Los Angeles band The Rose Petals, fronted by songwriting partners Peter Donovan and Elijah Ocean, take off their rose-colored glasses in favor of a historical lens on the folk rock "Military Man," the latest release from the band's debut album American Grenadine.
Donovan says the song was written about the Eisenhower era and the false notion that there was ever a time when everyone was living the good life.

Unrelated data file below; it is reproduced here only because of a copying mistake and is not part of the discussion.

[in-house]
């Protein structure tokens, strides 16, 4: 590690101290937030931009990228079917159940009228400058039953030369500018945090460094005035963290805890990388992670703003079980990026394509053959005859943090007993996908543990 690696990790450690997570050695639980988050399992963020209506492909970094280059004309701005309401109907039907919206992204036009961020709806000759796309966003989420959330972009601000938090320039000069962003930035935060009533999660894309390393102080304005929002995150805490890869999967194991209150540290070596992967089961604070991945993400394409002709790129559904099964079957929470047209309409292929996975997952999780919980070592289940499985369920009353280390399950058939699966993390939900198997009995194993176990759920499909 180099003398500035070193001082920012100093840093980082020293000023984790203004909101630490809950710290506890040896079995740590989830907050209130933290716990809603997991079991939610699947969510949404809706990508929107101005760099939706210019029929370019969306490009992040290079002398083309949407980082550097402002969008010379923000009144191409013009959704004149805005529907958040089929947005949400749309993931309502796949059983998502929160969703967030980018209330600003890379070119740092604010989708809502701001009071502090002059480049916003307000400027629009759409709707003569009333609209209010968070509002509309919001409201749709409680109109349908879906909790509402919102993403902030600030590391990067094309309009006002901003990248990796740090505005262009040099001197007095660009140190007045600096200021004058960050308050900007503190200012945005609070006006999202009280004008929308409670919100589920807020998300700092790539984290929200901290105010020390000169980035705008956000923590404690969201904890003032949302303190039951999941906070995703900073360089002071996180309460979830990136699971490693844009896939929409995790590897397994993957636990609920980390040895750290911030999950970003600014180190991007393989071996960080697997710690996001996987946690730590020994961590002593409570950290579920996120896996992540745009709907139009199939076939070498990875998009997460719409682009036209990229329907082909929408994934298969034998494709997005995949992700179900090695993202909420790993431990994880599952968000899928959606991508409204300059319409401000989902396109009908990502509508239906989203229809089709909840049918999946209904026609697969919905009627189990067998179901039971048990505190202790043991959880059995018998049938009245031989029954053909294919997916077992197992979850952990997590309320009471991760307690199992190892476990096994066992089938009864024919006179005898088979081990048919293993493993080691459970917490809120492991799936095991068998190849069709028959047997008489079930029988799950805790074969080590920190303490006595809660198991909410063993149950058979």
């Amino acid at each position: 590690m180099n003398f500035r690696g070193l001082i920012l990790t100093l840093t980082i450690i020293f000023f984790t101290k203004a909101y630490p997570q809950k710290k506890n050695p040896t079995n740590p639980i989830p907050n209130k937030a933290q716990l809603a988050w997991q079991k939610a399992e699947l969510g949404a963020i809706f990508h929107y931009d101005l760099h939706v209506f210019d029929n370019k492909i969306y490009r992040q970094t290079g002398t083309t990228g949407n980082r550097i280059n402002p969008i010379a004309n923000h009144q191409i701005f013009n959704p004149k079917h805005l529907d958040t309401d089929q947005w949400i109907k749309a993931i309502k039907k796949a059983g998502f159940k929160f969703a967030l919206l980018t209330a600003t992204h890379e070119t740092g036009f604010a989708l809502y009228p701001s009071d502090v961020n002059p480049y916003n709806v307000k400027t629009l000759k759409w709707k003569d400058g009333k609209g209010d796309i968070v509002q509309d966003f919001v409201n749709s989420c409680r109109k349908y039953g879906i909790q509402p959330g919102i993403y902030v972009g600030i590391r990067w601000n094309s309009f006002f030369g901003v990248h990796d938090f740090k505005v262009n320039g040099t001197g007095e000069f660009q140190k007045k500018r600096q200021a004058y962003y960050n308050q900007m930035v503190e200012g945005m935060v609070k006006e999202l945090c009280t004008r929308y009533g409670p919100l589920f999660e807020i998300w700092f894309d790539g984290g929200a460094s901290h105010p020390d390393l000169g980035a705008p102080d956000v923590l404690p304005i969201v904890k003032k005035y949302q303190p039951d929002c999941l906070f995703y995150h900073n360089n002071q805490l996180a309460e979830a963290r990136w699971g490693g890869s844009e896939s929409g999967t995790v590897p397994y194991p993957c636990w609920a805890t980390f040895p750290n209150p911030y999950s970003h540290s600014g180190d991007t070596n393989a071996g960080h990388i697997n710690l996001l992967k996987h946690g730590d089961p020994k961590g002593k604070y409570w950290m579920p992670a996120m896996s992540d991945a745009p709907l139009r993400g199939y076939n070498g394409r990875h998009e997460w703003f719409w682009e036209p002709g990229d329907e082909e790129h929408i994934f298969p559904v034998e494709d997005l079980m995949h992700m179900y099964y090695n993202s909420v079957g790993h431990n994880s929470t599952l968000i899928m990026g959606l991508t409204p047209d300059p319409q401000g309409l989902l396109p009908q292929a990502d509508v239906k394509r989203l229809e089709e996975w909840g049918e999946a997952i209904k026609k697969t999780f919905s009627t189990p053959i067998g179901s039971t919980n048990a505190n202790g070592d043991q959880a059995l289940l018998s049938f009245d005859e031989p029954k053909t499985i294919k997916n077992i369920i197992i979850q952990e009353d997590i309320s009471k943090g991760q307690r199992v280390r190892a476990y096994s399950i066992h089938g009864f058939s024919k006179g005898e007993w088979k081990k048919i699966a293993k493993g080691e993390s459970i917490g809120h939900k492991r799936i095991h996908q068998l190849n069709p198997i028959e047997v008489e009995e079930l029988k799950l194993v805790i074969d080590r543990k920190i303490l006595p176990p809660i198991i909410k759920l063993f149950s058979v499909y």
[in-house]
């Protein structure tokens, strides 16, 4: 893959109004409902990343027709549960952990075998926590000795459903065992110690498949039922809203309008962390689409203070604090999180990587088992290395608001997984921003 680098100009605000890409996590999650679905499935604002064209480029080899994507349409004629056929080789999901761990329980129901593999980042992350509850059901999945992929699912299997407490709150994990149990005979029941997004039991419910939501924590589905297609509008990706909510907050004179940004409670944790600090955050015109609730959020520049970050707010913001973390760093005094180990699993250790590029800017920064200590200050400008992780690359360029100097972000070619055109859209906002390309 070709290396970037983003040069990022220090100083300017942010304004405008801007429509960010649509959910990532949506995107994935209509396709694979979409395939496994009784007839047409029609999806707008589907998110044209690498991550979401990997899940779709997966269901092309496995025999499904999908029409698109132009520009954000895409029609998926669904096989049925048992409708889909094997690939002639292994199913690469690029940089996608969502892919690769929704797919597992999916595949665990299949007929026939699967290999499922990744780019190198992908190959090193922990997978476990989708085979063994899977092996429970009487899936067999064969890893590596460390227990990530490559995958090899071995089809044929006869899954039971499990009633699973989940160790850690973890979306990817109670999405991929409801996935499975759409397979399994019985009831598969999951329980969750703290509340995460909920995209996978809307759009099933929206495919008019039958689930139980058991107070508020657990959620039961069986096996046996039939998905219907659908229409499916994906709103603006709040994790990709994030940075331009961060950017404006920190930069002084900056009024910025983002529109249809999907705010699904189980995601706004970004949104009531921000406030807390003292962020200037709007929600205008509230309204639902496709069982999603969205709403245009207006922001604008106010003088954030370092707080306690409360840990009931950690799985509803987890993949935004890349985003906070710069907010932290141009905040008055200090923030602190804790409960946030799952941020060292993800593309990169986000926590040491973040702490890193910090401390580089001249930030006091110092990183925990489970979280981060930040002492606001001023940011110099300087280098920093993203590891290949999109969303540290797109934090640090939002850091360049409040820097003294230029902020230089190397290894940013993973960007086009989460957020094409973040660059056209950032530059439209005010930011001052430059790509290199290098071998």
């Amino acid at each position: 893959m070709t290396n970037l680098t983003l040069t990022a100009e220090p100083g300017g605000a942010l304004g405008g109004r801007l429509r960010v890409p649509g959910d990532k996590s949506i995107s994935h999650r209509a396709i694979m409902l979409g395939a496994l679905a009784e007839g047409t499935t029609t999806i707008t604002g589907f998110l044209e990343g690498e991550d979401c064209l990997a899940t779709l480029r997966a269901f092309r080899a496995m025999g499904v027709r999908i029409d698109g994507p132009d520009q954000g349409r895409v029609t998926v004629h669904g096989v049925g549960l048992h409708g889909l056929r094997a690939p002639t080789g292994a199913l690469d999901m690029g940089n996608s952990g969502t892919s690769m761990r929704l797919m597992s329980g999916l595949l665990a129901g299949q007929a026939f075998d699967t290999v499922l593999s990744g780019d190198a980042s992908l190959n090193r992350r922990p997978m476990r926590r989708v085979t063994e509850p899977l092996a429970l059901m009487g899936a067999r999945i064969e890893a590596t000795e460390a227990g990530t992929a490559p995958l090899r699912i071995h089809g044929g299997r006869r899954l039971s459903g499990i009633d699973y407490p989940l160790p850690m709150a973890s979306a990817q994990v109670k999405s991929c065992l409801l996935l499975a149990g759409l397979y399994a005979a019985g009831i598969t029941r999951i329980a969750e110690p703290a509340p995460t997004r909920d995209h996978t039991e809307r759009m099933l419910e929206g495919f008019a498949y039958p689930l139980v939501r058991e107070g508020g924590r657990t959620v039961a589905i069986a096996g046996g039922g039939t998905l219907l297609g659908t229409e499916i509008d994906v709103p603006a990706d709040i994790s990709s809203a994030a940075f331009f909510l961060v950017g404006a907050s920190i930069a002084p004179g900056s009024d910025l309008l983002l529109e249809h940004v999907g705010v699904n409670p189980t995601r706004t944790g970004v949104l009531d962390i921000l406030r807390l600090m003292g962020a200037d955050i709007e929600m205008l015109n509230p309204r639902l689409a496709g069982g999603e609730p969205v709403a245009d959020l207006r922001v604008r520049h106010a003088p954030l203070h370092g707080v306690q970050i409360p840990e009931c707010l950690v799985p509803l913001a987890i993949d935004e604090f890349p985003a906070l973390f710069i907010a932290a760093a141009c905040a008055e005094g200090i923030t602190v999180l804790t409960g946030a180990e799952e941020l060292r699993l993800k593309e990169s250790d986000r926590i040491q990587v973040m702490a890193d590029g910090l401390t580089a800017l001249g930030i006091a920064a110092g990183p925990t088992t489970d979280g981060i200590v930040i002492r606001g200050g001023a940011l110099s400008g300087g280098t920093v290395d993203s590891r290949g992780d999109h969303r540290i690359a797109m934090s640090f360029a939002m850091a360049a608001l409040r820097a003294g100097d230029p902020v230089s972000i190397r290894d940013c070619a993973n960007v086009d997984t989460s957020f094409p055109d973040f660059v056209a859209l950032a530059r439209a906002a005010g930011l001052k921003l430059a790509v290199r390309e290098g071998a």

"American Grenadine is an album about American legends and tall tales, specifically those involving our Presidents and First Ladies. Most of these stories are inspired by actual events. But, over time, the details become tailored and exaggerated to the point of mythology - their subjects commemorated as our de facto American gods," Donavan tells Wide Open Country. "'Military Man' was written about General Dwight D. Eisenhower and the myth of the 1950s. The Eisenhower era is often remembered as a time of great prosperity. But in reality, not everybody was enjoying the good life. One in four Americans was living in poverty. However, after fleeing to the suburbs (via a brand new Interstate Highway System), the flourishing middle class was able to largely ignore the growing urban decay. Today, we usually think about the picket fences and the two-car garages. We wax poetic about the 'good old days.' We find the past much easier to digest through rose-colored glasses."